In the photo above, the local flow was westerly at the fire site, resulting in the transport of smoke eastward (the photo is taken looking south).  However, near the time of the photo, there was an eddy present, so the smoke turned northward and then westward.  If you look carefully, you can see some smoke further east, above where I've added the label "old transport and dispersion."  Earlier that morning, there was a pronounced smoke layer here, suggesting that the eddy had just recently developed.  

The behavior of the smoke changed rapidly, however, by 8:46 am.  Note how in the photo below the smoke rises vertically through a much deeper layer.  It is also being transported westward.  

The vertical rise could be related to the warming of the air near the earth's surface.  At the University of Utah, where we collect 1 minute observations, the surface temperature increased about 5˚F during this period.  Another possibility is that the heat related by the combustion increased.  Either of these would result in a a warmer smoke plume able to ascend to greater heights.  In a wildfire, these two effects can be closely related since changes in the ambient atmosphere affect the combustion process such that wildfire intensity often increases during the day.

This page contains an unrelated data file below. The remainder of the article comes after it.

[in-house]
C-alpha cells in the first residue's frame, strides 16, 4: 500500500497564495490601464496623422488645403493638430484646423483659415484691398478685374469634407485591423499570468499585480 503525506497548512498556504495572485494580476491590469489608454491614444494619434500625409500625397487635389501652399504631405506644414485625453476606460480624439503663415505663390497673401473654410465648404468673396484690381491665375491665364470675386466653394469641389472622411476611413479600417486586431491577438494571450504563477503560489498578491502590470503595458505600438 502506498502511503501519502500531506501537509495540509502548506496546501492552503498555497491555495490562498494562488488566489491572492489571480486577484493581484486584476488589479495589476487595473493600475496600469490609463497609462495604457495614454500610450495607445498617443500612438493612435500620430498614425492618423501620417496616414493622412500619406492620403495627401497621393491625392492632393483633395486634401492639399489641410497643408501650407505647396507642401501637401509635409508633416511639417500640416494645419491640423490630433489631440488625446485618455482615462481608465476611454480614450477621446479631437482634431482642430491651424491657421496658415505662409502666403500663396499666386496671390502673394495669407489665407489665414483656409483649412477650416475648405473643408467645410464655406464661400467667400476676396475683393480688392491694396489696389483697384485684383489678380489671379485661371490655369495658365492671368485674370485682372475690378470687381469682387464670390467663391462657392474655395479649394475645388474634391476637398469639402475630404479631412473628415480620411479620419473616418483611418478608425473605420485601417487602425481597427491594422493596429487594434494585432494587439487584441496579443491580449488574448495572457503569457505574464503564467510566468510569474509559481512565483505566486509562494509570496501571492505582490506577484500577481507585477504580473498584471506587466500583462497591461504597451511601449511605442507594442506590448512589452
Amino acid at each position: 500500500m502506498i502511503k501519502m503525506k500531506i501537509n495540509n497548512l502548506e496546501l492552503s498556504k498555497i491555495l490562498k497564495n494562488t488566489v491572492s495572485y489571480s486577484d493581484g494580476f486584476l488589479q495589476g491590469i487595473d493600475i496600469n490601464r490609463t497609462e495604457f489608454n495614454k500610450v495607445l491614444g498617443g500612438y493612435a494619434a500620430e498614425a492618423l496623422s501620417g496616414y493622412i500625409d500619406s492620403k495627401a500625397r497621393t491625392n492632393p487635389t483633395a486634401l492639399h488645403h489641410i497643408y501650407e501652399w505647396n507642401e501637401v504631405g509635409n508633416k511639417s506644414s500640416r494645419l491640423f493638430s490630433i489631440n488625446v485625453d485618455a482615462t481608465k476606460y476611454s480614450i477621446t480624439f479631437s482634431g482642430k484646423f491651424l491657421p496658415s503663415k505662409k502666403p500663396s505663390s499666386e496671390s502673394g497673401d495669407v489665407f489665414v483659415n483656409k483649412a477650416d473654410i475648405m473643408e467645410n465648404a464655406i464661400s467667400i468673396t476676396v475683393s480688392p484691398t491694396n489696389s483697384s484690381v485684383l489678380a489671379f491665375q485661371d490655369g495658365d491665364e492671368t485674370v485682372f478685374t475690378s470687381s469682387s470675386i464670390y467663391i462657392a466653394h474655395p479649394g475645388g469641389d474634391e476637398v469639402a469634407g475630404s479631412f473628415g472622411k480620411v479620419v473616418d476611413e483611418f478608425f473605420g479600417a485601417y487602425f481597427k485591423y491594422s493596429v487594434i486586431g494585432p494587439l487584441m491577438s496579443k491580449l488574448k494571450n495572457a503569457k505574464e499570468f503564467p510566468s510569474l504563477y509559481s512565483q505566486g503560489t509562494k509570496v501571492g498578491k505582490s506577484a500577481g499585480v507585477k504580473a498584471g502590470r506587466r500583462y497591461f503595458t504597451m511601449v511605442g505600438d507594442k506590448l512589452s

The shift in the orientation of the plume is more difficult to explain.  On short time scales of minutes to tens of minutes, turbulence in the atmosphere and other larger-scale eddies can cause smoke dispersion to be fickle.  The outflow from Parleys Canyon typically results in easterly flow (which would transport smoke to the west) in the morning in the Sugarhouse area.  However, this morning at one observing site there was a clear shift in the wind from easterly to southerly at about 8 AM (see the image below), when the flow was weak.  After that, the flow was S-SW.  


These observations don't correlate all that well with the plume evolution, which illustrates the fickle nature of smoke transport and the challenges of using sparse observations to anticipate smoke transport during light wind periods.  This is a major challenge for anticipating the transport of smoke, pollutants, and other hazardous materials produced by fires, accidents, or terrorist incidents, especially during periods of weak flow.